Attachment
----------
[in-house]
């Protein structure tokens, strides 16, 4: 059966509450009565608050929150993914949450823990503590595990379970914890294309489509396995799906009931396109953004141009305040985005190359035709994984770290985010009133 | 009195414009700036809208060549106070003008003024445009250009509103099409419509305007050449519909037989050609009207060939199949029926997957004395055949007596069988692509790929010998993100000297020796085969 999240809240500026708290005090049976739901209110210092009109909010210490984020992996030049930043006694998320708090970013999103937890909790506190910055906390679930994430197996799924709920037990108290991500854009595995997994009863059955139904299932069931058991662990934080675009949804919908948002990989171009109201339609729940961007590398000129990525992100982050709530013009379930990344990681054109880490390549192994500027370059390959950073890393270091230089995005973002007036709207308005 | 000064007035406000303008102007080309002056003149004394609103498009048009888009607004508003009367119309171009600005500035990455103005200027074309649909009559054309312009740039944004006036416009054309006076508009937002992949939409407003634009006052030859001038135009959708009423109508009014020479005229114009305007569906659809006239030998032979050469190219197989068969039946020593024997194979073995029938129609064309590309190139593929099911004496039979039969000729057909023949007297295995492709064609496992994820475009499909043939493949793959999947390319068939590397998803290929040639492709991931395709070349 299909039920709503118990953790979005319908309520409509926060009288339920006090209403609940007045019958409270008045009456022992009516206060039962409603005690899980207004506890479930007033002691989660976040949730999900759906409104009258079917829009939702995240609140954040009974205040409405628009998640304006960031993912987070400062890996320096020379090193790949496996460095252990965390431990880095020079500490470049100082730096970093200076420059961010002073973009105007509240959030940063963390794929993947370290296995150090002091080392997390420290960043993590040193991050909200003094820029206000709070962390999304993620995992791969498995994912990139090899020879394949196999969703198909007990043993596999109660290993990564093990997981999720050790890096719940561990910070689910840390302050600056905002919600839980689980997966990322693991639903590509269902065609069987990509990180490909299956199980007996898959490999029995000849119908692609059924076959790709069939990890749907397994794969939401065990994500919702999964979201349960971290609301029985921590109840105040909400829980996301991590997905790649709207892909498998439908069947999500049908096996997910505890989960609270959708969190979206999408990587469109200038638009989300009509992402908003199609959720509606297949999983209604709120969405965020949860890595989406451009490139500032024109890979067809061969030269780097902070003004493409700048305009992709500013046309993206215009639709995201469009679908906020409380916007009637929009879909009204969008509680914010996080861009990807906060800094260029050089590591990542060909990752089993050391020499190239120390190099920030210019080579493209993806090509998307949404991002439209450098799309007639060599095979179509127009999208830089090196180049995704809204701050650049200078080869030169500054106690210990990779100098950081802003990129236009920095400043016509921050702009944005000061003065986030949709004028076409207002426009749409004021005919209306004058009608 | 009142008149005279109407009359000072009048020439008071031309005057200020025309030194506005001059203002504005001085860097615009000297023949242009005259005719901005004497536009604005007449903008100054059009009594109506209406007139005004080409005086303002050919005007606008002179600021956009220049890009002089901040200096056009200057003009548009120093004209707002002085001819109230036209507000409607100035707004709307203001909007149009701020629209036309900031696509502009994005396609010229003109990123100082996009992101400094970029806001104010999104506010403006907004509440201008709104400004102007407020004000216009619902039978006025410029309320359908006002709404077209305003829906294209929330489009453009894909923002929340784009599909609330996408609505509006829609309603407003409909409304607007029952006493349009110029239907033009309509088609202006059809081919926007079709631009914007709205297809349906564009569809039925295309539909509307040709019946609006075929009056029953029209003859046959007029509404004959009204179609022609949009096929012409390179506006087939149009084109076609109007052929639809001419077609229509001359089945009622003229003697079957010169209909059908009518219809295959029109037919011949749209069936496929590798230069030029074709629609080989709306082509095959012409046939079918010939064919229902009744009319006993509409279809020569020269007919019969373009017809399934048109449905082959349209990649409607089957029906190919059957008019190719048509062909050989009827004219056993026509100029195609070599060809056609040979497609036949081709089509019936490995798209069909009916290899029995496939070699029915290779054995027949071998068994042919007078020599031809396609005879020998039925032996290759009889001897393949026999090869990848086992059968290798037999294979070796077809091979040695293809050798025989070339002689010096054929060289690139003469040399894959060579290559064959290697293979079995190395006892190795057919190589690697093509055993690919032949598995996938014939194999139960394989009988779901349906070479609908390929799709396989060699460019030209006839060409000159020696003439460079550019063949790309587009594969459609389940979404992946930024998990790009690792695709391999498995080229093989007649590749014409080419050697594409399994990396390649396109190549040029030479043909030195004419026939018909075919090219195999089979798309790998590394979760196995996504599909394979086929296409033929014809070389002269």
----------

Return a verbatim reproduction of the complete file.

[in-house]
């Protein structure tokens, strides 16, 4: 059966509450009565608050929150993914949450823990503590595990379970914890294309489509396995799906009931396109953004141009305040985005190359035709994984770290985010009133 | 009195414009700036809208060549106070003008003024445009250009509103099409419509305007050449519909037989050609009207060939199949029926997957004395055949007596069988692509790929010998993100000297020796085969 999240809240500026708290005090049976739901209110210092009109909010210490984020992996030049930043006694998320708090970013999103937890909790506190910055906390679930994430197996799924709920037990108290991500854009595995997994009863059955139904299932069931058991662990934080675009949804919908948002990989171009109201339609729940961007590398000129990525992100982050709530013009379930990344990681054109880490390549192994500027370059390959950073890393270091230089995005973002007036709207308005 | 000064007035406000303008102007080309002056003149004394609103498009048009888009607004508003009367119309171009600005500035990455103005200027074309649909009559054309312009740039944004006036416009054309006076508009937002992949939409407003634009006052030859001038135009959708009423109508009014020479005229114009305007569906659809006239030998032979050469190219197989068969039946020593024997194979073995029938129609064309590309190139593929099911004496039979039969000729057909023949007297295995492709064609496992994820475009499909043939493949793959999947390319068939590397998803290929040639492709991931395709070349 299909039920709503118990953790979005319908309520409509926060009288339920006090209403609940007045019958409270008045009456022992009516206060039962409603005690899980207004506890479930007033002691989660976040949730999900759906409104009258079917829009939702995240609140954040009974205040409405628009998640304006960031993912987070400062890996320096020379090193790949496996460095252990965390431990880095020079500490470049100082730096970093200076420059961010002073973009105007509240959030940063963390794929993947370290296995150090002091080392997390420290960043993590040193991050909200003094820029206000709070962390999304993620995992791969498995994912990139090899020879394949196999969703198909007990043993596999109660290993990564093990997981999720050790890096719940561990910070689910840390302050600056905002919600839980689980997966990322693991639903590509269902065609069987990509990180490909299956199980007996898959490999029995000849119908692609059924076959790709069939990890749907397994794969939401065990994500919702999964979201349960971290609301029985921590109840105040909400829980996301991590997905790649709207892909498998439908069947999500049908096996997910505890989960609270959708969190979206999408990587469109200038638009989300009509992402908003199609959720509606297949999983209604709120969405965020949860890595989406451009490139500032024109890979067809061969030269780097902070003004493409700048305009992709500013046309993206215009639709995201469009679908906020409380916007009637929009879909009204969008509680914010996080861009990807906060800094260029050089590591990542060909990752089993050391020499190239120390190099920030210019080579493209993806090509998307949404991002439209450098799309007639060599095979179509127009999208830089090196180049995704809204701050650049200078080869030169500054106690210990990779100098950081802003990129236009920095400043016509921050702009944005000061003065986030949709004028076409207002426009749409004021005919209306004058009608 | 009142008149005279109407009359000072009048020439008071031309005057200020025309030194506005001059203002504005001085860097615009000297023949242009005259005719901005004497536009604005007449903008100054059009009594109506209406007139005004080409005086303002050919005007606008002179600021956009220049890009002089901040200096056009200057003009548009120093004209707002002085001819109230036209507000409607100035707004709307203001909007149009701020629209036309900031696509502009994005396609010229003109990123100082996009992101400094970029806001104010999104506010403006907004509440201008709104400004102007407020004000216009619902039978006025410029309320359908006002709404077209305003829906294209929330489009453009894909923002929340784009599909609330996408609505509006829609309603407003409909409304607007029952006493349009110029239907033009309509088609202006059809081919926007079709631009914007709205297809349906564009569809039925295309539909509307040709019946609006075929009056029953029209003859046959007029509404004959009204179609022609949009096929012409390179506006087939149009084109076609109007052929639809001419077609229509001359089945009622003229003697079957010169209909059908009518219809295959029109037919011949749209069936496929590798230069030029074709629609080989709306082509095959012409046939079918010939064919229902009744009319006993509409279809020569020269007919019969373009017809399934048109449905082959349209990649409607089957029906190919059957008019190719048509062909050989009827004219056993026509100029195609070599060809056609040979497609036949081709089509019936490995798209069909009916290899029995496939070699029915290779054995027949071998068994042919007078020599031809396609005879020998039925032996290759009889001897393949026999090869990848086992059968290798037999294979070796077809091979040695293809050798025989070339002689010096054929060289690139003469040399894959060579290559064959290697293979079995190395006892190795057919190589690697093509055993690919032949598995996938014939194999139960394989009988779901349906070479609908390929799709396989060699460019030209006839060409000159020696003439460079550019063949790309587009594969459609389940979404992946930024998990790009690792695709391999498995080229093989007649590749014409080419050697594409399994990396390649396109190549040029030479043909030195004419026939018909075919090219195999089979798309790998590394979760196995996504599909394979086929296409033929014809070389002269």